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navin harish dot net Mental Floss:Daily rants of Navin Harish
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26th December 2007
“We have a history of pushing the engines to their limits, here are a few examples”

Some years ago there used to be a mini truck or a tempo as it was commonly known as. It used to run on a single cylinder 4-stroke engine and used to make a sound like a bullet on steroids (Royal Enfield bullet, not the bullet from a gun) the problem with it was that it had only three wheels. Instead of two, there was only one wheel in the front. The other odd thing was the engine which was kinda mounted on the front wheel.

A very common sight on the roads of Delhi was one such tempo parked in the middle of the road. On going close you would realize that it is parked in the middle of the road because the engine fell out. Now I am sure you have heard of people dropping their spare wheels, sometimes even a wheel coming out of a moving vehicle or dropping something they were carrying but I am sure you would never have heard someone dropping the engine.

Those tempos were affectionately called Ganeshji by people. In other parts of the country, especially Punjab, those things were called "Phund" or a wasp. In those places these vehicles are used to carry people and not goods. There is only so much power you can generate from a single cylinder engine no matter how big you make it. The result was that those things used to move quite slowly. It took them quite some time to gain momentum when it was packed to maximum capacity.

My brother told me of his experience of riding one when they went to visit my uncle who lives in Katni, a place in Madhya Pradesh. They were in one such "taxi" and it reached a very slight incline, say not more than 5-10 degrees and it started acting like Adnan Sami climbing the stairs of a tall building. "If you hear the sound of the tempo, you could feel it saying "Hai hai hai hai hai....Hai hai hai hai hai"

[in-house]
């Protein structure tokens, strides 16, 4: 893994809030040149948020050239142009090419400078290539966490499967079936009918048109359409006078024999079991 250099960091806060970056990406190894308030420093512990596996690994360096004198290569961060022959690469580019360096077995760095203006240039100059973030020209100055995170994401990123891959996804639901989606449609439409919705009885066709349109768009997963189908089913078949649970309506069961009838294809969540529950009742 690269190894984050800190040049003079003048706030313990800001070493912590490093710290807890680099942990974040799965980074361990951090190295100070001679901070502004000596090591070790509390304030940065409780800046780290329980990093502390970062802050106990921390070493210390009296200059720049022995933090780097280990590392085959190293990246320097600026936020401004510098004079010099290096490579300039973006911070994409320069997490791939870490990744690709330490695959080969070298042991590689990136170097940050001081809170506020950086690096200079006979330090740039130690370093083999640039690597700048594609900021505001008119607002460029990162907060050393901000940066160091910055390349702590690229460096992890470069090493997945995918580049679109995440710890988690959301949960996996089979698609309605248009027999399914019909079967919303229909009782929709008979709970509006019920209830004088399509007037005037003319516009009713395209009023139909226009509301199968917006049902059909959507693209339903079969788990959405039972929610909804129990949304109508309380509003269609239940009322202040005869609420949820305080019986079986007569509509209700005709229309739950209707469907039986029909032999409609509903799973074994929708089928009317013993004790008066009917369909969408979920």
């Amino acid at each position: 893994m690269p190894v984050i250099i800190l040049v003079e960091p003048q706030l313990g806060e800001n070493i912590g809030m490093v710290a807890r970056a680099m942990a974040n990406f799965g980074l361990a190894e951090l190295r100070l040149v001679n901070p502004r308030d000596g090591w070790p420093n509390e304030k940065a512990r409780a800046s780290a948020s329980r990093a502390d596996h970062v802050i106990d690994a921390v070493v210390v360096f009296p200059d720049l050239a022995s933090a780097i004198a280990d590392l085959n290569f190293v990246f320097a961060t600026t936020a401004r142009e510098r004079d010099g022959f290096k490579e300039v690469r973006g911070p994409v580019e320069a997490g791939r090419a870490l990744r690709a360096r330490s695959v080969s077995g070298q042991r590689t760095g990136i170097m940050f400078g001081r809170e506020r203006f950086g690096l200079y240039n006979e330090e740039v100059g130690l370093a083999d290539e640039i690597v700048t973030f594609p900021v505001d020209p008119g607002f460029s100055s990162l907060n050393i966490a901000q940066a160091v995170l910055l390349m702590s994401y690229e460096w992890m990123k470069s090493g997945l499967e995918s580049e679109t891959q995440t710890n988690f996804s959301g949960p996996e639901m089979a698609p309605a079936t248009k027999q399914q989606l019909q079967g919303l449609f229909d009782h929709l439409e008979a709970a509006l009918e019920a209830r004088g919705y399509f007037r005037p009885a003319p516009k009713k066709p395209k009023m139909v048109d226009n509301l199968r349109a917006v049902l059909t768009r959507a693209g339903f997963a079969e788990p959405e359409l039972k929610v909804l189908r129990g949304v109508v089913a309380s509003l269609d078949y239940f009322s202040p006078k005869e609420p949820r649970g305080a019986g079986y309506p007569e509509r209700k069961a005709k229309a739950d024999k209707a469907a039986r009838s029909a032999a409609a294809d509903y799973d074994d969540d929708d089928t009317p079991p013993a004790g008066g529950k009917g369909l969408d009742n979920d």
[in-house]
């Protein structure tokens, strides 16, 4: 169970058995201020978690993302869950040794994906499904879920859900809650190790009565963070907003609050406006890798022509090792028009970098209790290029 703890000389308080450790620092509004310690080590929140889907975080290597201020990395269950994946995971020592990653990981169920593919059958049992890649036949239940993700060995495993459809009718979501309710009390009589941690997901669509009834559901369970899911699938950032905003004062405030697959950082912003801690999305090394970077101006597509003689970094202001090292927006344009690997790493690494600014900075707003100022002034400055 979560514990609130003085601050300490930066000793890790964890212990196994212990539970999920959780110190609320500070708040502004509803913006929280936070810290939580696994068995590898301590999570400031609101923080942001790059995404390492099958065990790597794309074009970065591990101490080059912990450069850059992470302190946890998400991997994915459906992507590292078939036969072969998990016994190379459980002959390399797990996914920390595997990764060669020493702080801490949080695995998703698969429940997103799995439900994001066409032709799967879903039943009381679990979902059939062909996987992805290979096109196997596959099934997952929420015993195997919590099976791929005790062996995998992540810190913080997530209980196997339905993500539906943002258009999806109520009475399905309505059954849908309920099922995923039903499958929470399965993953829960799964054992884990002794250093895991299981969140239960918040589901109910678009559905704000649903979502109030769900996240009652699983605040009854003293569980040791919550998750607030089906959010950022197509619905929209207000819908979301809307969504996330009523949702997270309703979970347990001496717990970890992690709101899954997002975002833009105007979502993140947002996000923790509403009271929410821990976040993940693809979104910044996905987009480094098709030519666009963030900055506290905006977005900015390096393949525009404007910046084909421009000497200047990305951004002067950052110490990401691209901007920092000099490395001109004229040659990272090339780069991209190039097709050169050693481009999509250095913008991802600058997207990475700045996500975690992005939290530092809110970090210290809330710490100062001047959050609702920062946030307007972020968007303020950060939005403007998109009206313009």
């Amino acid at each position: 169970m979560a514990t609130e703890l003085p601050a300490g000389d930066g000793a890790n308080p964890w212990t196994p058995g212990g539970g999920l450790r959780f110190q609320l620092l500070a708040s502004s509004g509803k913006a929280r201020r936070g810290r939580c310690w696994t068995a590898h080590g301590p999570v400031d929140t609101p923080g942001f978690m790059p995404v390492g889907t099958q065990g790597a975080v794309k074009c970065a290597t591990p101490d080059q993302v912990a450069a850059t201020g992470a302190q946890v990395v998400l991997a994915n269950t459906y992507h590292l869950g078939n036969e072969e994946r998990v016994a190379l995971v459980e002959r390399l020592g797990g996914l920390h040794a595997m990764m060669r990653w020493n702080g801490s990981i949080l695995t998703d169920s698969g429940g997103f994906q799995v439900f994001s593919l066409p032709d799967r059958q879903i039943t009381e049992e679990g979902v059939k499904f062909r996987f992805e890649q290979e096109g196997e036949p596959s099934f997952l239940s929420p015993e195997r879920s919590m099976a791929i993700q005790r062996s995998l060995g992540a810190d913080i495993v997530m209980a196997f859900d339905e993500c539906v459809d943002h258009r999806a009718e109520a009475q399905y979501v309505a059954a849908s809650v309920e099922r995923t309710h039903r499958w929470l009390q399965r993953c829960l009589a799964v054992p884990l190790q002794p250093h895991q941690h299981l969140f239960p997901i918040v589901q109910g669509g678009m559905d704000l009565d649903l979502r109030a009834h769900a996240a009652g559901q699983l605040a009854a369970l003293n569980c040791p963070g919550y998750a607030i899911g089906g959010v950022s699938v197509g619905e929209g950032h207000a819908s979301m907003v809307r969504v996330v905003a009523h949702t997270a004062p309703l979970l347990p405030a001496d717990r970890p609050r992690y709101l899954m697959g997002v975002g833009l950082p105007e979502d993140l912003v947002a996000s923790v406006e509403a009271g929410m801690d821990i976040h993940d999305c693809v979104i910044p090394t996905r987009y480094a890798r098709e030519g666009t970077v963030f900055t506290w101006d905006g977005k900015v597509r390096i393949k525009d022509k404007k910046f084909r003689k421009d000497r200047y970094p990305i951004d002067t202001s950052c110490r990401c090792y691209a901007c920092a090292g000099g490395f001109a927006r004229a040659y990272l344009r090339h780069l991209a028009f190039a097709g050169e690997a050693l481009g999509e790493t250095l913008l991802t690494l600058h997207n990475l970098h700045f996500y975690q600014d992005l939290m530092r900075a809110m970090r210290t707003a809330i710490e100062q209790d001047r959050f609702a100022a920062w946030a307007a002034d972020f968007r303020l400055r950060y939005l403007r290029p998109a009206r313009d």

The lack of power in an engine reminds me of a friend named Gary who was my class mate in Melbourne and owned a really old Holden Torana. The car was even older than him and didn't have much juice left. He once told me about an incident. He was on an incline and the only way the car could get on the top and make the turn he wanted to was to start speeding before the incline comes and gain momentum that will help you reach the top. As he was doing that, he spotted a car at the top which was in his way and stopped him before he could reach his turn and he was left with no options but to roll back and start the incline again.

Another incident of steep inclines was in Dharamshala. The five of us-Me, Mira, my brother and his family drove there in our 800cc Maruti and from there decided to drive to McLeod Ganj. We were directed to a short cut which was 1/3 of the original way but had very steep roads. Now don't go by the 800cc of the Maruti. It is a very capable car and never made us feel that there is not enough power in it on our 1300km journey in the hills but the inclines of the road to McLeod Ganj were beyond that car and us. We managed to go a little further but soon reached a spot where we realized that we will not be able to make it so decided to head back.

On our way up I noticed a man trying to go up on a Bullet. He was a new rider and could not manage it; he would climb a little and then roll back to where he came from. When we were heading back, that persistent bugger was still there doing the same thing. This time I heard him say to one person. "I will try to go up, you watch me go and then let me know where I am going wrong". Lucky bastard didn't fell in a valley while rolling back...or maybe he did if not while coming down then while going up and overshooting a turn.

Anyway all these things came to my mind when I was walking down to the photographer's studio and saw a rickshaw take a u turn and lose its front wheel.

This poor auto is not made for all the torture it faces, specially on the roads of Bombay. I strongle suspect that it lost its wheel because of the ditch that is right behind it. If not entirely because of this one then a as a combined efect of all such ditched it had crossed before giving up.

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